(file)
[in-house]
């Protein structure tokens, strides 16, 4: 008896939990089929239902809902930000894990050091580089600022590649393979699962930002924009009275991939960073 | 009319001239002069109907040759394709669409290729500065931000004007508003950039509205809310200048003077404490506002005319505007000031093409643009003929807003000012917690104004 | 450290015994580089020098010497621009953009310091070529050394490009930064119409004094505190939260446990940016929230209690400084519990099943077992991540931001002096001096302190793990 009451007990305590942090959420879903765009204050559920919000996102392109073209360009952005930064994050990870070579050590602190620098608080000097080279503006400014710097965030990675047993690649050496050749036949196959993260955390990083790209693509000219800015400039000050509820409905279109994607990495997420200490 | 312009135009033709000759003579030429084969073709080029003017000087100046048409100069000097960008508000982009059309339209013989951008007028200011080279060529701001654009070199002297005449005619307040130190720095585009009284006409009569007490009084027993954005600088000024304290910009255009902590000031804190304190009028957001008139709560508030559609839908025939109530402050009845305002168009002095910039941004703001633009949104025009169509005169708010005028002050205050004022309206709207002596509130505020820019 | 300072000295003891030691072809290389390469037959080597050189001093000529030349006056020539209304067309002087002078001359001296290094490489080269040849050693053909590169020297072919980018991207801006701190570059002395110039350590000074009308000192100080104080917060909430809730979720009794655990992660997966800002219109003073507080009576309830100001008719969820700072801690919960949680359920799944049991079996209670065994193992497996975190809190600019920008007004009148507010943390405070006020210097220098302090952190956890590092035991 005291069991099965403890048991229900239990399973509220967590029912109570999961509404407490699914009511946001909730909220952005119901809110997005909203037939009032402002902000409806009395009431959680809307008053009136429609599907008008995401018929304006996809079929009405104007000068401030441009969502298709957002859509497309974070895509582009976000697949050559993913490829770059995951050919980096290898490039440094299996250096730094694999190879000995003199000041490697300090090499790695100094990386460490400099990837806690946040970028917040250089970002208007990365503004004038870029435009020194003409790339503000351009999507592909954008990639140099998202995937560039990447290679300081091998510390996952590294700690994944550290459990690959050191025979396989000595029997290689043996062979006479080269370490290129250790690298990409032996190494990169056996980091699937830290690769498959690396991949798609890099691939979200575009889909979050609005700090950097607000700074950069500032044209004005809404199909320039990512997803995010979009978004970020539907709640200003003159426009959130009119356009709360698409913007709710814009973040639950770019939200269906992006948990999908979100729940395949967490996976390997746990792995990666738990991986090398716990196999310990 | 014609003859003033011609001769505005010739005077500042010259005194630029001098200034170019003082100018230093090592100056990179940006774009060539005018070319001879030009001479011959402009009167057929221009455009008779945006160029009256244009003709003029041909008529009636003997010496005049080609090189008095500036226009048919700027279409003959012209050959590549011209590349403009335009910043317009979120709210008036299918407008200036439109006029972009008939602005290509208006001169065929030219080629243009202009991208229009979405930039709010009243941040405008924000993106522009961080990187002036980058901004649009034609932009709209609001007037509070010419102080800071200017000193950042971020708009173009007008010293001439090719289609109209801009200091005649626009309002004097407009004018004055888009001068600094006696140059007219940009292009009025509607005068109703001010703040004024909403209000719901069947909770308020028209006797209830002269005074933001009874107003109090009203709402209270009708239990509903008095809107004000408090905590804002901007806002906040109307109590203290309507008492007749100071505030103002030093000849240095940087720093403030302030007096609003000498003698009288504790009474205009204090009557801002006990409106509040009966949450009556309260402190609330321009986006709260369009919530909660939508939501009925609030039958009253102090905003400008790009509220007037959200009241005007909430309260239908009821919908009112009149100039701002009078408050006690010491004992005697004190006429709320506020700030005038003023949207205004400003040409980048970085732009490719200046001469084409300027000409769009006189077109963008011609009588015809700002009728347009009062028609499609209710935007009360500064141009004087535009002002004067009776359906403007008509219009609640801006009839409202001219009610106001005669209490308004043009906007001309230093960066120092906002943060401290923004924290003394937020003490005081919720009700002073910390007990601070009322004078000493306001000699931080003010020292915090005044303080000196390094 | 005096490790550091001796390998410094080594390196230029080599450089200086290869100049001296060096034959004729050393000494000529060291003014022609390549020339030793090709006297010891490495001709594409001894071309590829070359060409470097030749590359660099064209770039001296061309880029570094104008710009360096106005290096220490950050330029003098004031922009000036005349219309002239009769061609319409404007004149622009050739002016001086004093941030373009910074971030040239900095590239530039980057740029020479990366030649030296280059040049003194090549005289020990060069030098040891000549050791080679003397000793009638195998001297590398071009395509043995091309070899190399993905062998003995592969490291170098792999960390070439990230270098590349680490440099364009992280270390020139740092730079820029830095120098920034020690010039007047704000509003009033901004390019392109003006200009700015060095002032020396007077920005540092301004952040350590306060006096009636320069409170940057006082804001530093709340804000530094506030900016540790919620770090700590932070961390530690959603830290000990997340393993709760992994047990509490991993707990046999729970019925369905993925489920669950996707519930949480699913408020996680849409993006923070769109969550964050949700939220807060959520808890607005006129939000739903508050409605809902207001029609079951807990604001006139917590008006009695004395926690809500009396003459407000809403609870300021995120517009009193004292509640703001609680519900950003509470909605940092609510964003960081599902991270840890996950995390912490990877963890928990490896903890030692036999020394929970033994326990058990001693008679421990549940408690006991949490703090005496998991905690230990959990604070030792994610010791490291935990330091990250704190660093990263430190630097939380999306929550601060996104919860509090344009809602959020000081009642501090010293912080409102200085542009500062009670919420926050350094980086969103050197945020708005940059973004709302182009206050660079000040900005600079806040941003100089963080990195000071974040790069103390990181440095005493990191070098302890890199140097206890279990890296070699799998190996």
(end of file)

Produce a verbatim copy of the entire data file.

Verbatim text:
[in-house]
């Protein structure tokens, strides 16, 4: 008896939990089929239902809902930000894990050091580089600022590649393979699962930002924009009275991939960073 | 009319001239002069109907040759394709669409290729500065931000004007508003950039509205809310200048003077404490506002005319505007000031093409643009003929807003000012917690104004 | 450290015994580089020098010497621009953009310091070529050394490009930064119409004094505190939260446990940016929230209690400084519990099943077992991540931001002096001096302190793990 009451007990305590942090959420879903765009204050559920919000996102392109073209360009952005930064994050990870070579050590602190620098608080000097080279503006400014710097965030990675047993690649050496050749036949196959993260955390990083790209693509000219800015400039000050509820409905279109994607990495997420200490 | 312009135009033709000759003579030429084969073709080029003017000087100046048409100069000097960008508000982009059309339209013989951008007028200011080279060529701001654009070199002297005449005619307040130190720095585009009284006409009569007490009084027993954005600088000024304290910009255009902590000031804190304190009028957001008139709560508030559609839908025939109530402050009845305002168009002095910039941004703001633009949104025009169509005169708010005028002050205050004022309206709207002596509130505020820019 | 300072000295003891030691072809290389390469037959080597050189001093000529030349006056020539209304067309002087002078001359001296290094490489080269040849050693053909590169020297072919980018991207801006701190570059002395110039350590000074009308000192100080104080917060909430809730979720009794655990992660997966800002219109003073507080009576309830100001008719969820700072801690919960949680359920799944049991079996209670065994193992497996975190809190600019920008007004009148507010943390405070006020210097220098302090952190956890590092035991 005291069991099965403890048991229900239990399973509220967590029912109570999961509404407490699914009511946001909730909220952005119901809110997005909203037939009032402002902000409806009395009431959680809307008053009136429609599907008008995401018929304006996809079929009405104007000068401030441009969502298709957002859509497309974070895509582009976000697949050559993913490829770059995951050919980096290898490039440094299996250096730094694999190879000995003199000041490697300090090499790695100094990386460490400099990837806690946040970028917040250089970002208007990365503004004038870029435009020194003409790339503000351009999507592909954008990639140099998202995937560039990447290679300081091998510390996952590294700690994944550290459990690959050191025979396989000595029997290689043996062979006479080269370490290129250790690298990409032996190494990169056996980091699937830290690769498959690396991949798609890099691939979200575009889909979050609005700090950097607000700074950069500032044209004005809404199909320039990512997803995010979009978004970020539907709640200003003159426009959130009119356009709360698409913007709710814009973040639950770019939200269906992006948990999908979100729940395949967490996976390997746990792995990666738990991986090398716990196999310990 | 014609003859003033011609001769505005010739005077500042010259005194630029001098200034170019003082100018230093090592100056990179940006774009060539005018070319001879030009001479011959402009009167057929221009455009008779945006160029009256244009003709003029041909008529009636003997010496005049080609090189008095500036226009048919700027279409003959012209050959590549011209590349403009335009910043317009979120709210008036299918407008200036439109006029972009008939602005290509208006001169065929030219080629243009202009991208229009979405930039709010009243941040405008924000993106522009961080990187002036980058901004649009034609932009709209609001007037509070010419102080800071200017000193950042971020708009173009007008010293001439090719289609109209801009200091005649626009309002004097407009004018004055888009001068600094006696140059007219940009292009009025509607005068109703001010703040004024909403209000719901069947909770308020028209006797209830002269005074933001009874107003109090009203709402209270009708239990509903008095809107004000408090905590804002901007806002906040109307109590203290309507008492007749100071505030103002030093000849240095940087720093403030302030007096609003000498003698009288504790009474205009204090009557801002006990409106509040009966949450009556309260402190609330321009986006709260369009919530909660939508939501009925609030039958009253102090905003400008790009509220007037959200009241005007909430309260239908009821919908009112009149100039701002009078408050006690010491004992005697004190006429709320506020700030005038003023949207205004400003040409980048970085732009490719200046001469084409300027000409769009006189077109963008011609009588015809700002009728347009009062028609499609209710935007009360500064141009004087535009002002004067009776359906403007008509219009609640801006009839409202001219009610106001005669209490308004043009906007001309230093960066120092906002943060401290923004924290003394937020003490005081919720009700002073910390007990601070009322004078000493306001000699931080003010020292915090005044303080000196390094 | 005096490790550091001796390998410094080594390196230029080599450089200086290869100049001296060096034959004729050393000494000529060291003014022609390549020339030793090709006297010891490495001709594409001894071309590829070359060409470097030749590359660099064209770039001296061309880029570094104008710009360096106005290096220490950050330029003098004031922009000036005349219309002239009769061609319409404007004149622009050739002016001086004093941030373009910074971030040239900095590239530039980057740029020479990366030649030296280059040049003194090549005289020990060069030098040891000549050791080679003397000793009638195998001297590398071009395509043995091309070899190399993905062998003995592969490291170098792999960390070439990230270098590349680490440099364009992280270390020139740092730079820029830095120098920034020690010039007047704000509003009033901004390019392109003006200009700015060095002032020396007077920005540092301004952040350590306060006096009636320069409170940057006082804001530093709340804000530094506030900016540790919620770090700590932070961390530690959603830290000990997340393993709760992994047990509490991993707990046999729970019925369905993925489920669950996707519930949480699913408020996680849409993006923070769109969550964050949700939220807060959520808890607005006129939000739903508050409605809902207001029609079951807990604001006139917590008006009695004395926690809500009396003459407000809403609870300021995120517009009193004292509640703001609680519900950003509470909605940092609510964003960081599902991270840890996950995390912490990877963890928990490896903890030692036999020394929970033994326990058990001693008679421990549940408690006991949490703090005496998991905690230990959990604070030792994610010791490291935990330091990250704190660093990263430190630097939380999306929550601060996104919860509090344009809602959020000081009642501090010293912080409102200085542009500062009670919420926050350094980086969103050197945020708005940059973004709302182009206050660079000040900005600079806040941003100089963080990195000071974040790069103390990181440095005493990191070098302890890199140097206890279990890296070699799998190996």